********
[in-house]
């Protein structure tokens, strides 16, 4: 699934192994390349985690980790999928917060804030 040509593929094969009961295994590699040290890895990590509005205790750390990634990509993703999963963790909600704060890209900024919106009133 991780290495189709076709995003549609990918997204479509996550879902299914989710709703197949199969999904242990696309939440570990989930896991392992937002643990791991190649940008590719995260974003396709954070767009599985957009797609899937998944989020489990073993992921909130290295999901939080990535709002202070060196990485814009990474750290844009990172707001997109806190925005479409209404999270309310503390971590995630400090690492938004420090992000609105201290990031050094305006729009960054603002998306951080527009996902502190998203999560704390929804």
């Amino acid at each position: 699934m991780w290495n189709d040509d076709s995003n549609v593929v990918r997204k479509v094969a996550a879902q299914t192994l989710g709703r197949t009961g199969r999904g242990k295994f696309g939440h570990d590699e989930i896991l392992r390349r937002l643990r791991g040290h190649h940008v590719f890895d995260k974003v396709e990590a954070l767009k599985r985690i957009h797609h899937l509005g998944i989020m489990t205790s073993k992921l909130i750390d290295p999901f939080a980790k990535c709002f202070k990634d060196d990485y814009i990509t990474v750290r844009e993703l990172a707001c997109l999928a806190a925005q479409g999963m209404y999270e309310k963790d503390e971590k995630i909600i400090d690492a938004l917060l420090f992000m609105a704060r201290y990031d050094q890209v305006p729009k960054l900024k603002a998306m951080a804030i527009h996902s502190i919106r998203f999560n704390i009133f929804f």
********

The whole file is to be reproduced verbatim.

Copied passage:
[in-house]
């Protein structure tokens, strides 16, 4: 699934192994390349985690980790999928917060804030 040509593929094969009961295994590699040290890895990590509005205790750390990634990509993703999963963790909600704060890209900024919106009133 991780290495189709076709995003549609990918997204479509996550879902299914989710709703197949199969999904242990696309939440570990989930896991392992937002643990791991190649940008590719995260974003396709954070767009599985957009797609899937998944989020489990073993992921909130290295999901939080990535709002202070060196990485814009990474750290844009990172707001997109806190925005479409209404999270309310503390971590995630400090690492938004420090992000609105201290990031050094305006729009960054603002998306951080527009996902502190998203999560704390929804």
């Amino acid at each position: 699934m991780w290495n189709d040509d076709s995003n549609v593929v990918r997204k479509v094969a996550a879902q299914t192994l989710g709703r197949t009961g199969r999904g242990k295994f696309g939440h570990d590699e989930i896991l392992r390349r937002l643990r791991g040290h190649h940008v590719f890895d995260k974003v396709e990590a954070l767009k599985r985690i957009h797609h899937l509005g998944i989020m489990t205790s073993k992921l909130i750390d290295p999901f939080a980790k990535c709002f202070k990634d060196d990485y814009i990509t990474v750290r844009e993703l990172a707001c997109l999928a806190a925005q479409g999963m209404y999270e309310k963790d503390e971590k995630i909600i400090d690492a938004l917060l420090f992000m609105a704060r201290y990031d050094q890209v305006p729009k960054l900024k603002a998306m951080a804030i527009h996902s502190i919106r998203f999560n704390i009133f929804f």